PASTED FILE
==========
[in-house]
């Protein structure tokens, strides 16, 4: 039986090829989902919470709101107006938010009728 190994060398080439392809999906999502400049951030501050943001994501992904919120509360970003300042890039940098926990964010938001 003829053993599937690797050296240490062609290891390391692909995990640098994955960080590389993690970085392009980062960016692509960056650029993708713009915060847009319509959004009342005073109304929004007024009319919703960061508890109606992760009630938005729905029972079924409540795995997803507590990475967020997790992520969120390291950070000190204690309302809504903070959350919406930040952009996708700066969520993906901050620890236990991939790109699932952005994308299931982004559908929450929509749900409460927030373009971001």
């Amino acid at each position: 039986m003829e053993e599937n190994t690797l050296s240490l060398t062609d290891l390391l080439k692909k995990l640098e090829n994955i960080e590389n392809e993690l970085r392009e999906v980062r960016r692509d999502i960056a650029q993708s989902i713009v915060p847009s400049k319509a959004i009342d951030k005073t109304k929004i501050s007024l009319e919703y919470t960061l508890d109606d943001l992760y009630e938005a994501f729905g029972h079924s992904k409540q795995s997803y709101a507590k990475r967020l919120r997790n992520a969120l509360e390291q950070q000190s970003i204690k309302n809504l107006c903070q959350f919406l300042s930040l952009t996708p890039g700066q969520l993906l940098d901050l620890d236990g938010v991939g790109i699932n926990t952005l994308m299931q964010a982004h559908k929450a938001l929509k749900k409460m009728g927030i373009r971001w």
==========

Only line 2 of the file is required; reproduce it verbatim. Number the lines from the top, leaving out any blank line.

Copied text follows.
């Protein structure tokens, strides 16, 4: 039986090829989902919470709101107006938010009728 190994060398080439392809999906999502400049951030501050943001994501992904919120509360970003300042890039940098926990964010938001 003829053993599937690797050296240490062609290891390391692909995990640098994955960080590389993690970085392009980062960016692509960056650029993708713009915060847009319509959004009342005073109304929004007024009319919703960061508890109606992760009630938005729905029972079924409540795995997803507590990475967020997790992520969120390291950070000190204690309302809504903070959350919406930040952009996708700066969520993906901050620890236990991939790109699932952005994308299931982004559908929450929509749900409460927030373009971001």